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The US government still isn’t sure about Elon Musk’s Twitter

The US government still isn’t sure about Elon Musk’s Twitter


A report from Bloomberg suggests that the US government is reviewing whether Twitter’s foreign investors have access to user data.

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Elon Musk in front of the Twitter logo.
Illustration by Kristen Radtke / The Verge; Getty Images

Elon Musk’s $44 billion deal to acquire Twitter hasn’t escaped government scrutiny just yet. According to a report from Bloomberg, the US government is looking into whether Musk’s foreign investment partners have access to users’ private data on the platform.

Sources close to the situation told Bloomberg that the government’s asking for more details about Musk’s private agreements with the international investors who hold stakes in the company, which include Saudi Arabia’s Prince Al Waleed bin Talal Al Saud and the Qatar Investment Authority. Musk’s business dealings in both Ukraine and China have also drawn concern.

Earlier this week, Treasury Secretary Janet Yellen, who is also the head of the Committee on Foreign Investment in the US (CFIUS), said that she sees “no basis” to investigate Musk’s acquisition of Twitter. However, President Joe Biden expressed that Musk’s “relationships with other countries is worthy of being looked at,” and Senator Chris Murphy (D-CT) also called for CFIUS to look into Saudi Arabia’s stake in Twitter. “I don’t understand this decision,” Murphy said in response to Yellen’s statement. “CFIUS is designed to review transactions like this.”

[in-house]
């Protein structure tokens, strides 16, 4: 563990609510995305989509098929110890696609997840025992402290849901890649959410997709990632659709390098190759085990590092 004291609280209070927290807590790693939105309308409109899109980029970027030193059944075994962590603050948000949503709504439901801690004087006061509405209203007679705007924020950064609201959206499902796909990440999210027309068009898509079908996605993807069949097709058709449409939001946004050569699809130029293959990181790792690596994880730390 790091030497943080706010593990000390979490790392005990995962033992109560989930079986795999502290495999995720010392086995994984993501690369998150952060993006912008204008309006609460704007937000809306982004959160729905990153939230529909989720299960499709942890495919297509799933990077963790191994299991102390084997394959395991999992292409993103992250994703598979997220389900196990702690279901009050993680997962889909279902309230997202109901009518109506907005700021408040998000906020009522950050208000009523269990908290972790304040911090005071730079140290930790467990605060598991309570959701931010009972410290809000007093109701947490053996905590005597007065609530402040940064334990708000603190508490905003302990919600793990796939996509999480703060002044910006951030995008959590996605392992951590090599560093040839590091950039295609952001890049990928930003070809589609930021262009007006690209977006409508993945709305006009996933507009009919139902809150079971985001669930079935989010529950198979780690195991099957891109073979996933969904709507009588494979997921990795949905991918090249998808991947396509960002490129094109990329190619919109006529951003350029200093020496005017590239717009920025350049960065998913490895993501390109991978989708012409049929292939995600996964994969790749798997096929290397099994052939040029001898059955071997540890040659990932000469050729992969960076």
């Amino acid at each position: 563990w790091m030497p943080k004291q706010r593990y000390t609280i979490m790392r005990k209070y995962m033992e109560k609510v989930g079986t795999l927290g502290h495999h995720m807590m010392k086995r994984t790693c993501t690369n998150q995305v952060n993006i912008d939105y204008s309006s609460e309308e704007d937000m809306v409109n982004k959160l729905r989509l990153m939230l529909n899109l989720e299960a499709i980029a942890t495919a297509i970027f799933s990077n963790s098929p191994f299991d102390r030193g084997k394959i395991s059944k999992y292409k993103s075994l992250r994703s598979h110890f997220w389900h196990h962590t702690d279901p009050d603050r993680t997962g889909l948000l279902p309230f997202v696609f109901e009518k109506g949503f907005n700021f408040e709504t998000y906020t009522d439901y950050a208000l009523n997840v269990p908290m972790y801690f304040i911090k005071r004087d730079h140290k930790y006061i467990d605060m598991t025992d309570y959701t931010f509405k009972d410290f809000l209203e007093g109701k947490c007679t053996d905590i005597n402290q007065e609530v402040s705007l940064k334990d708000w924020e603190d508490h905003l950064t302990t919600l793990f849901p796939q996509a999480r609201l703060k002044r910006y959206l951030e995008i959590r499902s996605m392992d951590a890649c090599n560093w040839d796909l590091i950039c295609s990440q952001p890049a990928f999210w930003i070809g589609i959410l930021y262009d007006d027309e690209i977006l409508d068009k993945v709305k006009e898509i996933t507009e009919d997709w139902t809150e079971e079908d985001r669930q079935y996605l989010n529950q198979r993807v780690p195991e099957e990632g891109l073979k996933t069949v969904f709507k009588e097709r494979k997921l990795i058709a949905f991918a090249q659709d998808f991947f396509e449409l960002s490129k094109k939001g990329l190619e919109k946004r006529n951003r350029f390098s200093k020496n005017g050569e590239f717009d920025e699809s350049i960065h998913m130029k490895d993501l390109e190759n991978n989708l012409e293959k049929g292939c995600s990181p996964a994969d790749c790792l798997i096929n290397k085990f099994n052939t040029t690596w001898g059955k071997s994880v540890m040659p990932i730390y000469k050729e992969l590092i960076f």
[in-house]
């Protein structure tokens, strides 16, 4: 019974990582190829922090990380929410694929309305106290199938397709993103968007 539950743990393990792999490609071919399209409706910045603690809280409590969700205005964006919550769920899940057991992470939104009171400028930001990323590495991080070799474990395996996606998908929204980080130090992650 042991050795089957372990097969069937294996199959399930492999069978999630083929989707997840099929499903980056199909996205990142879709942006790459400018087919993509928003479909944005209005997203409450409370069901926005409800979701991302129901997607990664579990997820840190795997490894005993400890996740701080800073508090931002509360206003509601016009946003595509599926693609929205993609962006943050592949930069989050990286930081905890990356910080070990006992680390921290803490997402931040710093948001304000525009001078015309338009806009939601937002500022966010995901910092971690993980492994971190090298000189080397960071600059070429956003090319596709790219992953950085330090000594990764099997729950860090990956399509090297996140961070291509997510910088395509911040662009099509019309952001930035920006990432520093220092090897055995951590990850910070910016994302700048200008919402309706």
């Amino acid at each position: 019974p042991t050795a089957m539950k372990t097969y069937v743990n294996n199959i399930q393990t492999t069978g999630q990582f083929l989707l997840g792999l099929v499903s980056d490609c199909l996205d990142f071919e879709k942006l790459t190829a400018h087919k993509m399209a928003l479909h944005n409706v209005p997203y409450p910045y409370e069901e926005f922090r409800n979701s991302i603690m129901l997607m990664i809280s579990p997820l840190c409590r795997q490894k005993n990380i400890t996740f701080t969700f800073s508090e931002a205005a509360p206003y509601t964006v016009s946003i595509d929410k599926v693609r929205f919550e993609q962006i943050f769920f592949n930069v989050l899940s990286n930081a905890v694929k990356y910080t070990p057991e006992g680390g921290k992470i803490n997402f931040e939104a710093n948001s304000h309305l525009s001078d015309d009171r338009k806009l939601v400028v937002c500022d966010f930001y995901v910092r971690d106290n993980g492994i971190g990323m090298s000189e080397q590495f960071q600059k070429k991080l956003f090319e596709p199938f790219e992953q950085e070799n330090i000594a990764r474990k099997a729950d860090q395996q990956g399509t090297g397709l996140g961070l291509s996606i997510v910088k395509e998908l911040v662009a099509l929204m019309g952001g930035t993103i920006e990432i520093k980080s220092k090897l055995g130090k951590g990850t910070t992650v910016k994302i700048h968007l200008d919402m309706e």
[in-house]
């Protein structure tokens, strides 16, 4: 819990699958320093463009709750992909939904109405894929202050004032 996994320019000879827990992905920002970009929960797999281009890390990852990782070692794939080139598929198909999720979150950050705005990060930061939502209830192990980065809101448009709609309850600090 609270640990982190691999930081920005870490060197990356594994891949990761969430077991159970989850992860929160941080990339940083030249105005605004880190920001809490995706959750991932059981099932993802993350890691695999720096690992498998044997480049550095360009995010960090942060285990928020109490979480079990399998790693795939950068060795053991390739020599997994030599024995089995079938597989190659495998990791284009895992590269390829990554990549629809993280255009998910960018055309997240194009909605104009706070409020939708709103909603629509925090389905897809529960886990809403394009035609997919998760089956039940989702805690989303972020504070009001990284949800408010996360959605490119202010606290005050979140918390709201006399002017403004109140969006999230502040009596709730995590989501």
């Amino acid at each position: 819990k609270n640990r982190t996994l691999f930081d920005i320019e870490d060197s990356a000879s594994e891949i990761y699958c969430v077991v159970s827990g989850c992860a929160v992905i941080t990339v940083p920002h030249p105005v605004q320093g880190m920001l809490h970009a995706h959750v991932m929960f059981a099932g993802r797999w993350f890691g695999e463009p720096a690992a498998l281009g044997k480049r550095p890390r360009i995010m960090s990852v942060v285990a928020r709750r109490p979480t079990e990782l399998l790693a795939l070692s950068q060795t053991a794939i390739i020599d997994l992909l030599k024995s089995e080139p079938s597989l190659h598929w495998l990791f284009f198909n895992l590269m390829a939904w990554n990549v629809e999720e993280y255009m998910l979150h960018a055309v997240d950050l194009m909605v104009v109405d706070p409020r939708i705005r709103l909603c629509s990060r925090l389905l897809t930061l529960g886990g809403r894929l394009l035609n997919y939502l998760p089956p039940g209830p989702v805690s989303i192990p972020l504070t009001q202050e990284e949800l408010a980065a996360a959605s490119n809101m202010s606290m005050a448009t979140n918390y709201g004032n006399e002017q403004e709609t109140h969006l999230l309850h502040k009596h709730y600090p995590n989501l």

Separately, a number of lawmakers, including Richard Blumenthal (D-CT), Dianne Feinstein (D-CA), Elizabeth Warren (D-MA), Ed Markey (D-MA), Ben Ray Luján (D-NM), and Cory Booker (D-NJ), are also pushing for the Federal Trade Commission to take action against Twitter.

In a letter to FTC chairwoman Lina Khan, the senators ask the agency to investigate whether the Musk-owned Twitter has violated consumer protection laws, stating Musk “has taken alarming steps that have undermined the integrity and safety of the platform.” The letter makes references to Musk’s Twitter Blue with verification subscription as, which Twitter pulled after it became rife with fake verified accounts. Musk plans on reinstating Blue with verification later this month.

Twitter is also on the hook to comply with the conditions of the settlement it reached with the FTC earlier this year over claims it used personal information to sell targeted ads. As reported by The Verge’s Alex Heath, Twitter’s lawyer has already warned the company could face billions in fines if it doesn’t follow the agency’s consent order.